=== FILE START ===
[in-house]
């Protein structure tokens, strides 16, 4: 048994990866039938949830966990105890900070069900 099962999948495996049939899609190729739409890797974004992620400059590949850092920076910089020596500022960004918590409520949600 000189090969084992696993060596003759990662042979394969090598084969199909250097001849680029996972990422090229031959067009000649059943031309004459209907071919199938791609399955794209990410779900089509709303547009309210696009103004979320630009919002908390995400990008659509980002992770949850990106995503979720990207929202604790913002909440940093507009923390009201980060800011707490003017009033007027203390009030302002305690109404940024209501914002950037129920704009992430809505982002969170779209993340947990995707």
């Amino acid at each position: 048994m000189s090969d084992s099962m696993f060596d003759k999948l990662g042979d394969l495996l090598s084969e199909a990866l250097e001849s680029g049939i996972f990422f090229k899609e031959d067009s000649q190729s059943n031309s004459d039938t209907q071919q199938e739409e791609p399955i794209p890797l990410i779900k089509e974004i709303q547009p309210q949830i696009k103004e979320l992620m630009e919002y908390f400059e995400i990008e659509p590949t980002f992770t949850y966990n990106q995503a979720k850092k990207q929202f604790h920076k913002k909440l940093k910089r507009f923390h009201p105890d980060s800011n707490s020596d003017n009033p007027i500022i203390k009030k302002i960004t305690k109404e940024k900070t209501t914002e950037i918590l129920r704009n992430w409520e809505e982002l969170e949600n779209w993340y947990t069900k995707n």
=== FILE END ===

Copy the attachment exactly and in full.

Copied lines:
[in-house]
């Protein structure tokens, strides 16, 4: 048994990866039938949830966990105890900070069900 099962999948495996049939899609190729739409890797974004992620400059590949850092920076910089020596500022960004918590409520949600 000189090969084992696993060596003759990662042979394969090598084969199909250097001849680029996972990422090229031959067009000649059943031309004459209907071919199938791609399955794209990410779900089509709303547009309210696009103004979320630009919002908390995400990008659509980002992770949850990106995503979720990207929202604790913002909440940093507009923390009201980060800011707490003017009033007027203390009030302002305690109404940024209501914002950037129920704009992430809505982002969170779209993340947990995707």
């Amino acid at each position: 048994m000189s090969d084992s099962m696993f060596d003759k999948l990662g042979d394969l495996l090598s084969e199909a990866l250097e001849s680029g049939i996972f990422f090229k899609e031959d067009s000649q190729s059943n031309s004459d039938t209907q071919q199938e739409e791609p399955i794209p890797l990410i779900k089509e974004i709303q547009p309210q949830i696009k103004e979320l992620m630009e919002y908390f400059e995400i990008e659509p590949t980002f992770t949850y966990n990106q995503a979720k850092k990207q929202f604790h920076k913002k909440l940093k910089r507009f923390h009201p105890d980060s800011n707490s020596d003017n009033p007027i500022i203390k009030k302002i960004t305690k109404e940024k900070t209501t914002e950037i918590l129920r704009n992430w409520e809505e982002l969170e949600n779209w993340y947990t069900k995707n």